In what was the closest fight Gujarat has witnessed in the past 22 years, the BJP barely managed to cross the halfway mark in the recently-concluded Assembly election. While the BJP managed to win 99 seats, the Congress registered its best performance in 27 years to bag 77 seats.
However, amid the nerve-wracking contest between the BJP and the Rahul Gandhi-led Congress what may have been lost in the mix was the presence of the significant ‘others’ in Gujarat’s electoral arithmetic.
Gujarat has essentially been a two-party system since 1995, with the BJP and the Congress locking horns in most, if not all, of the 182 constituencies of the state. Nevertheless, the close contest between the two parties this time ate into the voteshare of the ‘others’.
The combined voteshare of the BJP (49.1 percent) and Congress (41.4 percent) this election came to 90.5 percent. If one adds the 0.7 percent voteshare polled by the Bharatiya Tribal Party — an ally of the Congress, then the total rises to 91.2 percent.
This squeezed the ‘others’ to just seven percent of the voteshare, the lowest the group has ever garnered in the past three elections. However, the loss of the ‘others’ loss was the BJP and Congress’ gain. While a resurgent Congress added 2.5 percent additional votes to its kitty, the BJP gained 1.2 percent of votes.
In the 2012 elections, the two parties had a combined voteshare of 86.8 percent. But if Congress ally NCP’s 0.95 percent voteshare is added, the total goes up to 87.75 percent.
In 2007, when the NCP and the Congress joined hands for the first time, the combined voteshare of the Congress alliance and the BJP was 88.15 percent.
Nevertheless, in both the elections, the “others” had managed to garner nearly 12 percent of the voteshare.
But who constitutes the ‘others’?
Independent candidates have garnered nearly half the total voteshare in the ‘others’ category since the 2007 elections. That year, 480 Independents polled 6.6 percent of the total votes. Five years later, 641 candidates garnered 5.83 percent of the total votes.
A 24 percent rise in Independents between 2012 and 2017 saw a whopping 793 candidates bagging 4.3 percent of total votes.
Not just Independents, but even established ‘national parties’ have a marginal presence in the state.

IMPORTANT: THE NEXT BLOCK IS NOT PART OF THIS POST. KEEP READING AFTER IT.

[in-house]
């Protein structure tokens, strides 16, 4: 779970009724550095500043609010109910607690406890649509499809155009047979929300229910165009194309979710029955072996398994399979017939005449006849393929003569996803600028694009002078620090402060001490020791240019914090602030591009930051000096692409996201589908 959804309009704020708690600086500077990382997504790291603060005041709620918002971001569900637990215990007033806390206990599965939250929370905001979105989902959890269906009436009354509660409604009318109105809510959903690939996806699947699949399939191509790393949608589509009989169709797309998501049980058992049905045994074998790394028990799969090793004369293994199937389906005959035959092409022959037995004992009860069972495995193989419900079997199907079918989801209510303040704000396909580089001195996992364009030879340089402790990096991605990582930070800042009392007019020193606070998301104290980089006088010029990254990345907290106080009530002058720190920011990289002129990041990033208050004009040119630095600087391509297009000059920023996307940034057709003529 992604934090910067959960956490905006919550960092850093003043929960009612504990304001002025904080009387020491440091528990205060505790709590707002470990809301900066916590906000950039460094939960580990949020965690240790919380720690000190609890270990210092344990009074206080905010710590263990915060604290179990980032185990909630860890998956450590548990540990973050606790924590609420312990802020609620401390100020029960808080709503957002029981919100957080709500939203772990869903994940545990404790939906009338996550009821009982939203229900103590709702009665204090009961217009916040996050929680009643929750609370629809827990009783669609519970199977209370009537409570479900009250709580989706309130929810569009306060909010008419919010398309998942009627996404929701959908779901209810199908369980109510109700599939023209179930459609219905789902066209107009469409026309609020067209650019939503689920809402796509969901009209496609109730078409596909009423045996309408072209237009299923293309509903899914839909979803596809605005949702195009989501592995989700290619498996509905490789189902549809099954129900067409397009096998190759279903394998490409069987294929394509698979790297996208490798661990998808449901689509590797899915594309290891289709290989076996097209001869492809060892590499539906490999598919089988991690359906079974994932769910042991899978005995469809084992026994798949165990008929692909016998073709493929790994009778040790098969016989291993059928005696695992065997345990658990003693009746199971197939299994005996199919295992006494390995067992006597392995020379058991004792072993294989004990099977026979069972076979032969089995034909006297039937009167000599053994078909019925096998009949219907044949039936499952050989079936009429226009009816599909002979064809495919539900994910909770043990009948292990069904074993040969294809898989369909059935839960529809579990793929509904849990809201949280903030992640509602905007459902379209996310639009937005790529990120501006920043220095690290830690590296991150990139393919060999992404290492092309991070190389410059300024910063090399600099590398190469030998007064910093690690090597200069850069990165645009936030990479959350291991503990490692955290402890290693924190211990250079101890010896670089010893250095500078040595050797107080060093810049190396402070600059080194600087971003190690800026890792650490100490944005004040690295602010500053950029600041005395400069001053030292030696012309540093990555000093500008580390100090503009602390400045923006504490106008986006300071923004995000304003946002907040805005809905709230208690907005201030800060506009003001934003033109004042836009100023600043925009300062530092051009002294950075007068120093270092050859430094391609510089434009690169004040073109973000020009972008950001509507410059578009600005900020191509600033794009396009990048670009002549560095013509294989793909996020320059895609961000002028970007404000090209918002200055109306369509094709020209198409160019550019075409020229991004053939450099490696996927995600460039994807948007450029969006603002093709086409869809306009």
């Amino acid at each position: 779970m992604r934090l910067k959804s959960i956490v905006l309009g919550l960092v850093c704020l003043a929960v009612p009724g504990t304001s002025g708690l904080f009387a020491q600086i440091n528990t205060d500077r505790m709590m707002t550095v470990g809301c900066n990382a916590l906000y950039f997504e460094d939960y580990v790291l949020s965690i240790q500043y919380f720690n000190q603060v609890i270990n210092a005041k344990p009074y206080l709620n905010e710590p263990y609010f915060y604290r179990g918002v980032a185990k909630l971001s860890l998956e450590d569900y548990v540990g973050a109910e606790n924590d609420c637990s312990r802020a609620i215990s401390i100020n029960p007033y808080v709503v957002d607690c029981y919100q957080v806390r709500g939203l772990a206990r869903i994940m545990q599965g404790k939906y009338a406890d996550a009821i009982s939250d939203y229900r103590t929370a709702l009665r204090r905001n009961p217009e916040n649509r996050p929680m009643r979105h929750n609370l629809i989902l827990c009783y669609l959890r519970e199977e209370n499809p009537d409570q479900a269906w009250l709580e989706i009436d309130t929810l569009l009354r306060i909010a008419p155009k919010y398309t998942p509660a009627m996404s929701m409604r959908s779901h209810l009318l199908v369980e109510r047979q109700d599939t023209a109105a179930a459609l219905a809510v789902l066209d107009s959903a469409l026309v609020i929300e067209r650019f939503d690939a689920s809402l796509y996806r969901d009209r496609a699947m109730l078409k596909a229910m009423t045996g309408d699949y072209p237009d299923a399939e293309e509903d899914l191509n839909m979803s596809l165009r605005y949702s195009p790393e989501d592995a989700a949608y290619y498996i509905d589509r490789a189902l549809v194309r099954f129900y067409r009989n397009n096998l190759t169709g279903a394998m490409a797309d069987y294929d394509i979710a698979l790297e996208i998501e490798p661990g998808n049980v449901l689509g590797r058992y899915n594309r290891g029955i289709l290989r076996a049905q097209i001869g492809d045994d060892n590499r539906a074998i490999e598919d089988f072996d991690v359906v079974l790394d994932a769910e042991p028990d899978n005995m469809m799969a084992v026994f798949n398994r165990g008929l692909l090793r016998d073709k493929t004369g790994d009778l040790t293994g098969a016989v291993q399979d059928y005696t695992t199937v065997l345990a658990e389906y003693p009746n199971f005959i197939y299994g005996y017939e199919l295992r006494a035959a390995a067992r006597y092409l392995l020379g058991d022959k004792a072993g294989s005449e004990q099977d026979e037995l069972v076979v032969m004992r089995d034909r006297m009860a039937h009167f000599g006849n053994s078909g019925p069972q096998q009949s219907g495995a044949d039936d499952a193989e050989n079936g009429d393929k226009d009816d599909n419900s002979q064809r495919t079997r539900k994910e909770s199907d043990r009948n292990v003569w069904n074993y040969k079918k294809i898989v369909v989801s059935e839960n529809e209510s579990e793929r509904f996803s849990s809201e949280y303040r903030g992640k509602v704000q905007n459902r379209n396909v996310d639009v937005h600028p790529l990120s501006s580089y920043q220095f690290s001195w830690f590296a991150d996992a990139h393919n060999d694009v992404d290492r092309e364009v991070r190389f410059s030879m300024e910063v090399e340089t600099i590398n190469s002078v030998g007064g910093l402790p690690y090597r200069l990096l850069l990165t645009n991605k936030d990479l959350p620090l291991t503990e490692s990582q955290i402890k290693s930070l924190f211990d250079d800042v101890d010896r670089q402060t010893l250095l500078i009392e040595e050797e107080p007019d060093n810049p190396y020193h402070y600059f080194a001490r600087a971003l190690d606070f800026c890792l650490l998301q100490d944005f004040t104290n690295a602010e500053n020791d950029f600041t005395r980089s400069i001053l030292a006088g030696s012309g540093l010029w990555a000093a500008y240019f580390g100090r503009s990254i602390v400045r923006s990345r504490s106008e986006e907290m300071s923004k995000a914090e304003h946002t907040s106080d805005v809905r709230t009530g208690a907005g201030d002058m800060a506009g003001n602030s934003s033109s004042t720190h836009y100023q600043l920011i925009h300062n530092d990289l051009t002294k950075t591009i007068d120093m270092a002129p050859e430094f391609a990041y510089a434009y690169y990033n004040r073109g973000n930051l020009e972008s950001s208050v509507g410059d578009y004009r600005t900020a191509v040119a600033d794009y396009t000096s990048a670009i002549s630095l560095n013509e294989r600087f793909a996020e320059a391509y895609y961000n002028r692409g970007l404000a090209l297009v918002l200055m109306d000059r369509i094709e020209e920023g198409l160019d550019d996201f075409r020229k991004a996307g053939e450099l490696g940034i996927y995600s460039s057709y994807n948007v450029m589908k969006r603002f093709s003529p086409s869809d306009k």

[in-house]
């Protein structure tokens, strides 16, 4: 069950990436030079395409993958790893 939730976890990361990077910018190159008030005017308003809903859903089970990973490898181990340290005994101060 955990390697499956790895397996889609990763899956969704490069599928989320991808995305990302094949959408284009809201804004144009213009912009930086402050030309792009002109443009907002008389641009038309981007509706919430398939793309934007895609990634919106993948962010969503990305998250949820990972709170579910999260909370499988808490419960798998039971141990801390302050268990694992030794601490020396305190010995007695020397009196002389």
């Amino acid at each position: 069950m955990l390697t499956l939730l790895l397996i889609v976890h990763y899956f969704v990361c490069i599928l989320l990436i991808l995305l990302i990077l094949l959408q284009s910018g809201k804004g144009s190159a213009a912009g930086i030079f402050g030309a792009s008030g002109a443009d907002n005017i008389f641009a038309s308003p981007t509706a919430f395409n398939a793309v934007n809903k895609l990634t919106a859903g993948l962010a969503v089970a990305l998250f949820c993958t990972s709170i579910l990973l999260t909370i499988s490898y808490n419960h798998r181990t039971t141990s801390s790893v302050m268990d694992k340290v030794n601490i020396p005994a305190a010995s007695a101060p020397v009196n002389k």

Take the case of the Bahujan Samaj Party. The Dalit-centric party garnered 0.7 percent of the voteshare this election, which was a 78 percent decline from 2012, when it captured 1.25 percent of the total votes.
The NCP, fighting the election alone this time, too saw a dip in its votershare dip by 58 percent — from 0.9 percent in 2012 to 0.6 percent in 2017.
The Samajwadi Party and the JD(U), both with less than one percent of the total voteshare, too have faced a rout in the recently concluded election.
But the decline in the ‘others’ category could also be attributed to the lack of a strong anti-BJP ‘third front’ this election.
The Shankersinh Vaghela-backed AIHCP failed to place itself as a credible alternative to the two national parties. The party failed to open its account and could not poll more than 0.3 percent of the votes.
Ahead of the 2012 election, a group of disgruntled former BJP leaders formed the Gujarat Parivartan Party. Fighting the polls as an alternative to the BJP and Congress, GPP could win only two seats but managed to garner 3.63 percent of the total votes. Nevertheless, BJP’s prospects were dented in as many as 23 seats across Kutch and Saurashtra.
Representational image. APRepresentational image. AP
However, one factor, completely absent in the 2012 elections, but had a significant impact in several seats was NOTA (None of the Above). NOTA garnered 1.8 percent of the total votes polled in the state. Such an impactful debut in the Gujarat elections relegated the ‘others’ to the point of irrelevance.
The NOTA effect on the recently concluded election could be gauged by the fact that there were 30 seats where NOTA votes were more than the margin of votes polled by the winner and the runner-up candidate.
According to The Hindu, BJP won 15 out of the 30 seats, while the Congress scrapped through in 13 constituencies.
Had there been no NOTA option this election, there could have been three scenarios in these 30 constituencies:
1) Votes would have been split between the BJP and the Congress
2) Votes would have gone to the Congress
3) Votes would have gone to the BJP
Any of the above three scenarios could have offered a different result for the two parties.
In the first scenario, it would be difficult to predict the seat tally. However, the second scenario would have helped the Congress cross the magic figure of 92. The final scenario would have helped the BJP win a comfortable majority in the Gujarat Assembly.
However, it is safe to say that NOTA played the saviour as well as the tormentor for both parties.